Curcumin, the polyphenolic yellow pigment from the turmeric plant, exhibits anti-inflammatory, antioxidant, and anticancer effects in vitro and in animal models. More than one hundred molecular targets of curcumin have been elucidated using in vitro cell culture assays. Very little, however, is known about the chemical-molecular mechanism whereby curcumin affects its targets, or how so many diverse targets can be affected by one single molecule. Furthermore, although curcumin shows beneficial effects in animal models of inflammatory diseases, the tissue levels detected after oral administration are in many cases below the concentrations required to elicit the corresponding effects in cell culture models. We have discovered that curcumin undergoes a previously unrecognized autoxidative and enzymatic transformation to generate novel metabolites. Oxidative transformation of curcumin occurs via reactive intermediates to form a novel bicyclopentadione derivative as the final, stable product. I have detected the final bicyclopentadione product of curcumin oxidative transformation in human and mouse plasma after oral administration of curcumin, indicating that this transformation is relevant in vivo. I will test the hypothesis that he oxidative metabolites are the direct mediators of some of the effects of curcumin. Finding that metabolites are the ultimate mediators of curcumin's activity would resolve many unanswered questions on how curcumin is acting - some of which are stated above. Preliminary data in the lab strongly supports a role for curcumin oxidative metabolites as mediators of some of curcumin's effects: the oxidative metabolites of curcumin include reactive species that adduct to peptides/proteins at cysteine residues to potentially alter cellular signaling;a mixture of these oxidative metabolites was shown to be more potent than curcumin at inhibiting Parathyroid Hormone related Peptide (PTHrP) secretion in a breast cancer cell line;we have shown that oxidative transformation of curcumin is required for its topoisomerase II poisoning activity. I propose to further study these metabolites and their biological effects in three Specific Aims: (1) To assess the biological consequences of oxidative transformation of curcumin. (2) To define the products and mechanism of oxidative transformation of curcumin. (3) To define the pharmacokinetics and tissue distribution of oxidized curcumin. The novel concept of oxidative bioactivation of curcumin could result in a paradigm shift in understanding the structure and function of curcumin. Important implications for clinical and therapeutic application of curcumin as a CAM natural agent are imminent.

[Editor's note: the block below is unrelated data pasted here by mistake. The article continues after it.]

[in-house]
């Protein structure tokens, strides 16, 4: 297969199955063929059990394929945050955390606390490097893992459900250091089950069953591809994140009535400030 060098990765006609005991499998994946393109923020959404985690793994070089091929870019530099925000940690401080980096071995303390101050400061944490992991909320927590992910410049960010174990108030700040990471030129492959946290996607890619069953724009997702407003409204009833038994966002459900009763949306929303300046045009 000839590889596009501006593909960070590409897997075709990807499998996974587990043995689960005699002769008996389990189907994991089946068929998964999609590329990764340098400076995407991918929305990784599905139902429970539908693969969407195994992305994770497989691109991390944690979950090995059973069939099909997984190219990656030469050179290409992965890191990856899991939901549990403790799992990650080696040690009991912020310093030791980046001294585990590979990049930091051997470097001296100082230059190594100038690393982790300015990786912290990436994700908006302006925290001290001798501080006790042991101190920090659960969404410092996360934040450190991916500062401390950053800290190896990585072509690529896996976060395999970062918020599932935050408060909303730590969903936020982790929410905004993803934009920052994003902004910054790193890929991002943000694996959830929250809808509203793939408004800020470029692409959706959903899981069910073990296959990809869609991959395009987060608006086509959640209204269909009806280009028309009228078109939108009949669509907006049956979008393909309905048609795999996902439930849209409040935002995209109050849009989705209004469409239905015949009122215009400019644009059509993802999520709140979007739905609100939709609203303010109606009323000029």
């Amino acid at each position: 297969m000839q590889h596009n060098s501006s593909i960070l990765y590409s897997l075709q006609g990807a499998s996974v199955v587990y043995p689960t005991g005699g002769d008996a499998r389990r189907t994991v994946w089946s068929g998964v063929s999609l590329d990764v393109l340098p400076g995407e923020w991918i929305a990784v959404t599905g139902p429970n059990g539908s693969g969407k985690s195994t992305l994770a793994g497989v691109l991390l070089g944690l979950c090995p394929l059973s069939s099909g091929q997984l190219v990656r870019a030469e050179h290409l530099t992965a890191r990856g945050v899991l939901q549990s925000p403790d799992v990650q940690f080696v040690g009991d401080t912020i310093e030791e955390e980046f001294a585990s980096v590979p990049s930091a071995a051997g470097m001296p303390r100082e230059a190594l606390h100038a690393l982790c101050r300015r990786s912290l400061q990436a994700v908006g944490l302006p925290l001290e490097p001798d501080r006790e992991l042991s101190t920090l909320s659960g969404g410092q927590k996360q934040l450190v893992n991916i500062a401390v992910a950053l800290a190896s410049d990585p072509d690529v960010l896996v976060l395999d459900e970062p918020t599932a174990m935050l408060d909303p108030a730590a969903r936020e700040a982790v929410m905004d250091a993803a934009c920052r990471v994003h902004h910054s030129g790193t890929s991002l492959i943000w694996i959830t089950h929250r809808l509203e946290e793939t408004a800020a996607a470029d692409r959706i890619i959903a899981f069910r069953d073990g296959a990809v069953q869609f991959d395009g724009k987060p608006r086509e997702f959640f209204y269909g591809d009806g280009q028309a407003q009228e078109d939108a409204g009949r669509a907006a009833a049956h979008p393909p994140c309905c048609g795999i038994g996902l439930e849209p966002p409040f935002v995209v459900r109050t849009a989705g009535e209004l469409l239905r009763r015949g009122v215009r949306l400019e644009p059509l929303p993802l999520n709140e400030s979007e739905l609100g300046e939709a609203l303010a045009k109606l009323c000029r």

Increasing biochemical and clinical evidence supports the use of dietary supplement curcumin for prevention of cancer and other diseases. The goal of this application is determine if novel metabolites formed during curcumin'oxidative transformation are involved in its biological activity.
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